with the usual vapid results. To countermand this tendency, Hanusek posits
a concept of performance art as 'work' in a way that functions
as a memento-art, and a fundamental point of reference: "The moment
when this concept disappears beyond the horizon of thought - this may
be from a macro- or micro-perspective, that is, when thought is bogged
down in details, or becomes too general - that is the moment when we
leave the area of art."4 A man who doesn't
need reminding is Polish artist Jerzy Berés, who has the definitive
word on this reluctance to judge, a defect that he sees as not confined
to the field of aesthetics:
"The prolongation of the suspension of judgement is, after all, an
attempt to stop, or at least retard, the course of history. And this is
the fundamental factor distorting the reality of the 20th century, which
has perhaps prematurely been labelled an age of astounding progress, which
is supposed to make humanity happy. It is perhaps this very model of life
made easier, a model promulgated by the advertising and propaganda machines
which has brought about the general consent to the lack of judgement.
For judgement entails rather the 'difficulty of existence' "5
Berés, who makes sculpture and 'manifestations' (the
latter sometimes serving to sacralize the former) is the most uncompromising
of artists who has been irking authority (political and artistic) and
subverting expectations before, during and after Poland's period
of totalitarianism and martial law. The creative act he sees as the result
of an independent attitude to reality. Such a unique attitude brings with
it an enforced responsibility for one's actions that is not negotiable.
The crux of independence rules that the creative fact - the tangible trace
of a creative act - is not intended to fulfil society's general expectations,
though it occasionally does so by common coincidence. Far more likely
is that the creative fact will serve to irritate and unsettle the collective
'self-satisfaction'. This is not its primary aim but a side
effect, and it is not politically motivated (though it can be). Berés
says he is not a political artist, he is merely "interested in more
than one dimension of art."6
The plot, or more accurately 'culture of complicity', thickens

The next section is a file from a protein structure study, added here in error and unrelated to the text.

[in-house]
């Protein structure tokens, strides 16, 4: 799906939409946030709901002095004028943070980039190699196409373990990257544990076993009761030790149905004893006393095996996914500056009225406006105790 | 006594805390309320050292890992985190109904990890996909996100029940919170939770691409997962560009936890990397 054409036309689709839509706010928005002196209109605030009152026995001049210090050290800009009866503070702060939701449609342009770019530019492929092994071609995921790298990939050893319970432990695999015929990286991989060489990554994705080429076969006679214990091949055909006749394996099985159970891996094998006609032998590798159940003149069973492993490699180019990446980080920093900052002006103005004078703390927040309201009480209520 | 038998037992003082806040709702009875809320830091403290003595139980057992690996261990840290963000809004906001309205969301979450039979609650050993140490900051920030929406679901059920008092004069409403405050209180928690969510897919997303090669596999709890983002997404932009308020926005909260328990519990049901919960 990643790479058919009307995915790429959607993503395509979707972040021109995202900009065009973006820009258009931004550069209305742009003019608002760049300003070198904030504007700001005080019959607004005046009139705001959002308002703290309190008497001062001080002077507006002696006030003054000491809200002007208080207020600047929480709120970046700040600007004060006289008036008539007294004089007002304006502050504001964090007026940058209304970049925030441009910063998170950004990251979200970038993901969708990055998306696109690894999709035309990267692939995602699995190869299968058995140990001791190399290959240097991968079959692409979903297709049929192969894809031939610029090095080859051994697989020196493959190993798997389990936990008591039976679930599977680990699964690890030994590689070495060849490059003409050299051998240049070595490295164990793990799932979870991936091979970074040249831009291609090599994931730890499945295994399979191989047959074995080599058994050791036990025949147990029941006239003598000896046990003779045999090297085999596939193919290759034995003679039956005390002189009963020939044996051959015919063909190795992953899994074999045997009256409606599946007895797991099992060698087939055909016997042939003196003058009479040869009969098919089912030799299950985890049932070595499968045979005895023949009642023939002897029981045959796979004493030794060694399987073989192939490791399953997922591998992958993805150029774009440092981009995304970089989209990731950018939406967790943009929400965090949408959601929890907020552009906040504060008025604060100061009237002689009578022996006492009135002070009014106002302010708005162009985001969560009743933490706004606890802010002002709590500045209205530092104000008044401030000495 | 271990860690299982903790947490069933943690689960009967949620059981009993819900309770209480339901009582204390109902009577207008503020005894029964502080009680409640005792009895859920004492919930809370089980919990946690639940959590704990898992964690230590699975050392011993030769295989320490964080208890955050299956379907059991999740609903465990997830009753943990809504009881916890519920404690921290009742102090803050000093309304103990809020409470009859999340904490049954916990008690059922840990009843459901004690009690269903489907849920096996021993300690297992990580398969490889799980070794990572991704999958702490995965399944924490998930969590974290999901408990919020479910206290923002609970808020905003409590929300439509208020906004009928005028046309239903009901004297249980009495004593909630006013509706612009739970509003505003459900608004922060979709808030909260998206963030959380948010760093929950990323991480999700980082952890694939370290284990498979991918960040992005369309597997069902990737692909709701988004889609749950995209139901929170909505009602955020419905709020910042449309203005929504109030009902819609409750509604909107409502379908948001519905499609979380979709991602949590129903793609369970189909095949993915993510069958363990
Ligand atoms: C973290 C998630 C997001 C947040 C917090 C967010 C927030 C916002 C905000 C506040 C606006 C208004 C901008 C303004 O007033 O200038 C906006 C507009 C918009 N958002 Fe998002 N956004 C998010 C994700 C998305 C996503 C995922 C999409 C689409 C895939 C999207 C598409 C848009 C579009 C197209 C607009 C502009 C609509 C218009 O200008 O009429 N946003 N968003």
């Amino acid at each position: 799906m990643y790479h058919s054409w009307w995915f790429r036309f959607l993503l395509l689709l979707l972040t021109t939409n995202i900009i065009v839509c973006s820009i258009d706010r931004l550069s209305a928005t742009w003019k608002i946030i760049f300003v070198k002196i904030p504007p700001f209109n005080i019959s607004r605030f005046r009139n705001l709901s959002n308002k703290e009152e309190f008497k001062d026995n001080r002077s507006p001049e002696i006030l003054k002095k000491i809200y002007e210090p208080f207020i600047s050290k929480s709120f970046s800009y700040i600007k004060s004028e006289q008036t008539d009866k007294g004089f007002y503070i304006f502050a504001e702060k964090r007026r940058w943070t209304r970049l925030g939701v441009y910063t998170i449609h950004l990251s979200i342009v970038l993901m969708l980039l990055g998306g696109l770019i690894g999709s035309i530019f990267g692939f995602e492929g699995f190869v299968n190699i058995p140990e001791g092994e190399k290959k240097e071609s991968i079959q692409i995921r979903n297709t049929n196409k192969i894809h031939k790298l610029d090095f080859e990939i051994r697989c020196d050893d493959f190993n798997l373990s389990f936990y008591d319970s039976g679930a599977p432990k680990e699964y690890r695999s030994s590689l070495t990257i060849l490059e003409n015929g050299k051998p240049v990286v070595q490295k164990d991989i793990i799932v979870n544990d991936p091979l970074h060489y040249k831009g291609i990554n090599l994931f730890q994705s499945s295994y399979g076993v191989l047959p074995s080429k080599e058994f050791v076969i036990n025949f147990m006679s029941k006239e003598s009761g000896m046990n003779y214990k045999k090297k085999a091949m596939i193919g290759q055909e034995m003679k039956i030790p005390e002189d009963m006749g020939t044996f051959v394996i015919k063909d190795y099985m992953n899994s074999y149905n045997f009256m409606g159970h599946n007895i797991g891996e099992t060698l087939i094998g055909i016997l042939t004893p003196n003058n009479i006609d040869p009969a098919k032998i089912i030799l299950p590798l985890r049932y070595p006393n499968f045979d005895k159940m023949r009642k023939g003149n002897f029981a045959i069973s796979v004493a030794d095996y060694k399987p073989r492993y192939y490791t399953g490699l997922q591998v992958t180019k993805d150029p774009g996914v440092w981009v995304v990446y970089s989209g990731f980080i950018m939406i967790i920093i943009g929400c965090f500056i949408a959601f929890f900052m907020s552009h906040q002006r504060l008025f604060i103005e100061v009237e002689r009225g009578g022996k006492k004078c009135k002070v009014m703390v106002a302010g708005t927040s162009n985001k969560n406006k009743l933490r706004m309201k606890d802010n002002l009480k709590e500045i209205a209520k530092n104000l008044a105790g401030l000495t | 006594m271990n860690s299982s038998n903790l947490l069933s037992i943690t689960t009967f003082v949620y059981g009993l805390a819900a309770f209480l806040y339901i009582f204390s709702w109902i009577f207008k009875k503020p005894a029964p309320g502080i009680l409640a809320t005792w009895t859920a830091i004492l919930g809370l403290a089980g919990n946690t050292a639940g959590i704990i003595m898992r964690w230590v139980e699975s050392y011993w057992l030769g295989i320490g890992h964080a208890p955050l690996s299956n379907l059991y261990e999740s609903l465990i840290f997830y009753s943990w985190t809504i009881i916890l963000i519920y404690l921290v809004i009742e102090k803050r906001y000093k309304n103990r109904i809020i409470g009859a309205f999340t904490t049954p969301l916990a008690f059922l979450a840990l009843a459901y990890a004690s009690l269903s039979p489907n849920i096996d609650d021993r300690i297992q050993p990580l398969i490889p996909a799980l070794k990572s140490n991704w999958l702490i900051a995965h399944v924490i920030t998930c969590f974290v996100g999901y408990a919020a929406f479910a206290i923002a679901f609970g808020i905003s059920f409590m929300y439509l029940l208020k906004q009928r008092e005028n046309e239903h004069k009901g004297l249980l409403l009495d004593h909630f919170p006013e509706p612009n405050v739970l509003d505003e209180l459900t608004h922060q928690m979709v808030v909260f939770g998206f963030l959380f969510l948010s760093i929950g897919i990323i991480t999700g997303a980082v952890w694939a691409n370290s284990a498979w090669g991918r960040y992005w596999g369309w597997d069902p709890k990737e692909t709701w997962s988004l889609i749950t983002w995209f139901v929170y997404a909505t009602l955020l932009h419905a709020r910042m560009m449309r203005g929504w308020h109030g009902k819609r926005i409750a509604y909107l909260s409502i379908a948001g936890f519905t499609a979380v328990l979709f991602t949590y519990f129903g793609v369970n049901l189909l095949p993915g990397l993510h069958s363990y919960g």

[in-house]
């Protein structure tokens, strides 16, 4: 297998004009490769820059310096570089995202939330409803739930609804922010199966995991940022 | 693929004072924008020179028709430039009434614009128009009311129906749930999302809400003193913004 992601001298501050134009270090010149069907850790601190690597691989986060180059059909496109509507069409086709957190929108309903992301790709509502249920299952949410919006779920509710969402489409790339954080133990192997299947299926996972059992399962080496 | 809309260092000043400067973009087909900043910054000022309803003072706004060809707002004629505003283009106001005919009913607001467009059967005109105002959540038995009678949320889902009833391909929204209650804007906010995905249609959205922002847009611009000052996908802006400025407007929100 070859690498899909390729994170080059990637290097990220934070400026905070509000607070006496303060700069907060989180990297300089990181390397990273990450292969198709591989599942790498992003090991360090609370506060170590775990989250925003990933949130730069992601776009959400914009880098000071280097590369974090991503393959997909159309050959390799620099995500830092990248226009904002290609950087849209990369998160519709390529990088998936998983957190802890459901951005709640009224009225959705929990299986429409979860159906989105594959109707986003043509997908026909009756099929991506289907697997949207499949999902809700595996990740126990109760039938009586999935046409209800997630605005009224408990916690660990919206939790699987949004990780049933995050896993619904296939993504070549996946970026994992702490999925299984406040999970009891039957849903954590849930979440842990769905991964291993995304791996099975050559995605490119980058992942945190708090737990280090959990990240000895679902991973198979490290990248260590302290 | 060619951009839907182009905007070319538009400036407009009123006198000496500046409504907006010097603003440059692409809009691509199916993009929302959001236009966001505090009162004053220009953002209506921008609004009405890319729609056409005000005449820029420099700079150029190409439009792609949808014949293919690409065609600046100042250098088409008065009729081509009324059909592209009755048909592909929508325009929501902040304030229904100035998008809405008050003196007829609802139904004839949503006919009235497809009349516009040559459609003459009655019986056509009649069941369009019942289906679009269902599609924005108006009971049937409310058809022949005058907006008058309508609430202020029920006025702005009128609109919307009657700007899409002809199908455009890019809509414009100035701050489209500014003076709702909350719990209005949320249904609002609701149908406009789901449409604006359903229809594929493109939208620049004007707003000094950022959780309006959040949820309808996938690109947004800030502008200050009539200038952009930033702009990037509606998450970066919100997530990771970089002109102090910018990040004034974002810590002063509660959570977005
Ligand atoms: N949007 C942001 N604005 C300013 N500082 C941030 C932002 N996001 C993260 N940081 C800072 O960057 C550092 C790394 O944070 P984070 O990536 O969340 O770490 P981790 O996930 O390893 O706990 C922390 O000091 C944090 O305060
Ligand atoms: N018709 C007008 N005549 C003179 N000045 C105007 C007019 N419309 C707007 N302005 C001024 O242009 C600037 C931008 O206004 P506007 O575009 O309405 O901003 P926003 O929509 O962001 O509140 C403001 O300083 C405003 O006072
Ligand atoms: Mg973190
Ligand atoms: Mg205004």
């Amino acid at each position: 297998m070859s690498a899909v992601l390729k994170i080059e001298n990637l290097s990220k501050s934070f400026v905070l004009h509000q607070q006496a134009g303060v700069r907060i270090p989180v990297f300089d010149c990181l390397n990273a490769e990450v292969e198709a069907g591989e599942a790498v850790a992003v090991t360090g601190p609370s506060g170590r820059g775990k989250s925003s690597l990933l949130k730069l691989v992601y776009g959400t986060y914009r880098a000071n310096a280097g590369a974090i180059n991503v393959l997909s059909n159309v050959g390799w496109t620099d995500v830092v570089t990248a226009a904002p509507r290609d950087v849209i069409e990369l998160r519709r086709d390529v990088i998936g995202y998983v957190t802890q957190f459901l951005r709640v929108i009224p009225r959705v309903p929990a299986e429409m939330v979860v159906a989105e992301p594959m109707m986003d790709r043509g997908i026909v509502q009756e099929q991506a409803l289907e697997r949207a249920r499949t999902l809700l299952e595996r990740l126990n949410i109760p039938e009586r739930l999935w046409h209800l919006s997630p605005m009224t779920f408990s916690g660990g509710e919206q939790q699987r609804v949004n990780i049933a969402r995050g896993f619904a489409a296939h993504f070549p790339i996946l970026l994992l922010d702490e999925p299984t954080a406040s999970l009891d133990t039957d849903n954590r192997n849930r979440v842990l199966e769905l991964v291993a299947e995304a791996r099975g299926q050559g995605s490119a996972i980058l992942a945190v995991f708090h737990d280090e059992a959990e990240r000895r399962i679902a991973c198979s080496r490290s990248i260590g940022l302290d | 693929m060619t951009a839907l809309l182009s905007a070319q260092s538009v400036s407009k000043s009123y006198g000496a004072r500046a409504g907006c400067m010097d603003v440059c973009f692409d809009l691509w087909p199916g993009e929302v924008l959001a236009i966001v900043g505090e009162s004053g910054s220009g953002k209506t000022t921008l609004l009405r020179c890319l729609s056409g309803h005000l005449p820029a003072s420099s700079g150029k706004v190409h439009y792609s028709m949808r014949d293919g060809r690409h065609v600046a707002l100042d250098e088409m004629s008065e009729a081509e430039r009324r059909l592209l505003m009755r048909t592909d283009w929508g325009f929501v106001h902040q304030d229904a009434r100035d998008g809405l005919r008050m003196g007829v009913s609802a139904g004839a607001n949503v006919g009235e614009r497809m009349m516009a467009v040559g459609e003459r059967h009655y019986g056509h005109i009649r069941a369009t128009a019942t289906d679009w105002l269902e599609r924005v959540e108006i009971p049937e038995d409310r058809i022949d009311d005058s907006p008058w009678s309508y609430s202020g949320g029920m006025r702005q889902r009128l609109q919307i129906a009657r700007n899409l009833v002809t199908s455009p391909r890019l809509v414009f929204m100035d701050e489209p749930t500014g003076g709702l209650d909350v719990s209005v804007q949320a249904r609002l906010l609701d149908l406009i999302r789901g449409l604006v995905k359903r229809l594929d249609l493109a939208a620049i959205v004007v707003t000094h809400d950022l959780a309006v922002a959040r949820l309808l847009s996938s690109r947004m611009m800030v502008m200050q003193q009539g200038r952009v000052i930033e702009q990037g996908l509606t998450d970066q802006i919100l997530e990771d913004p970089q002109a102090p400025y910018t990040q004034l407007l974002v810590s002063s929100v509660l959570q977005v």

when we recognise that events like the NRLA tends to be funded by quangos
and agencies of whom it would not be unfair to suggest that they share
a certain collective self-satisfaction, to the extent that we have not
become weary of the constant re-evaluations of their mandates and their
self-criticising zeal. And these agencies seem to be calling for creative
efforts to be 'populist', not 'highbrow', because
they have a responsibility to the people. To be populist is to have integrity;
to be highbrow is to be suspect. What a quasi-world it is we are living
The trouble is that in a culture of self-satisfaction and complicity,
being sure of the roots of our philosophical thought may be more difficult
than we think. Most thinkers think themselves models of objectivity, but
few can say that they have examined and are conscious of their base assumptions,
which define their attitudes. Those base assumptions are secreted deep
within received wisdom - we are exposed to them at a point in our development
when we are incapable of cognizing their ad hoc nature. Cognized, assumptions
act according to their nature as starting blocks. Unrecognised, they are
stumbling blocks (and can be picked up and used as blinkers).
There are signs that artists are becoming aware of the natural environment
for their actions. Berés likens it to animals escaping from the
zoo - not all will prefer the vitality of freedom. "Those who have
grown accustomed to the cages, to the runs of superficial freedom, to
the generous patronage of their feeders, and to the public, staring through
the bars, will remain to live out their days there."7
Too often - i.e. not always - watching the artist in a gallery situation
is like watching a seal with a ball balanced on its nose; when art is
reduced to popular entertainment even its ludic functions are played out.
So what, then, is the function of a national review of live art? As the
writer has examined three of the terms to date, he may as well confess
to misgivings about the remaining one - a re-view of live art? All
this may be hair splitting but sometimes the hair gets to be exhibit A.
The insignificant attains its meaning by tracing its associations with
more material facts. Such is the tangled web in this case, that one can
only assume that its function is obscurantist. Repeat performance by rote
is no more palatable of an event than it is of a performance art.
It is a pity that this article could not cover specific works, for not
all of them were done justice by the general remarks - but then, they
are unlikely to be in need of the writer's approving image. Of all
the works he didn't see, the one he liked best was Alexander Harvey's
'Holding Together.' Harvey went out onto the streets each day
and built sand castles; and no one needed to ask why. More than seventy
saw the action, which was free. Its simplicity would have been as eloquent
anywhere else in the world, which is no mean feat. Now that is a view
of Live Art.
1 Jerzy Hanusek, 'Cracow Meetings with an Eight Year Epilogue,'
in 'Spotkania Krakowskie' (1995, BWA Contemporary Gallery of
Art, Krakow, p115.
2 Klaus Groh, 'Theoretyczna idea sztuki performance,' in Performance,
a collective work (Warsaw: MAW, 1984), p61.
3 Jerzy Hanusek, op cit.
4 Jerzy Hanusek, p112
5 Jerzy Berés, 'The Work as a Stimulator of Judgement',
Spotkania Krakowskie, BWA Krakow p80.
6 Jerzy Berés, 'Zwidy, wyrocznie, oltarze.' (Phantoms,
Oracles, Altars.) An Autobiographical sketch) Grupa Krakowskia, Cracow
7 Andrzej Kostolowski, 'The Giggle of Time', in 'Zwidy
Wyrocznie Oltarze Wyzania', Museum Narodowe, Poznan 1995.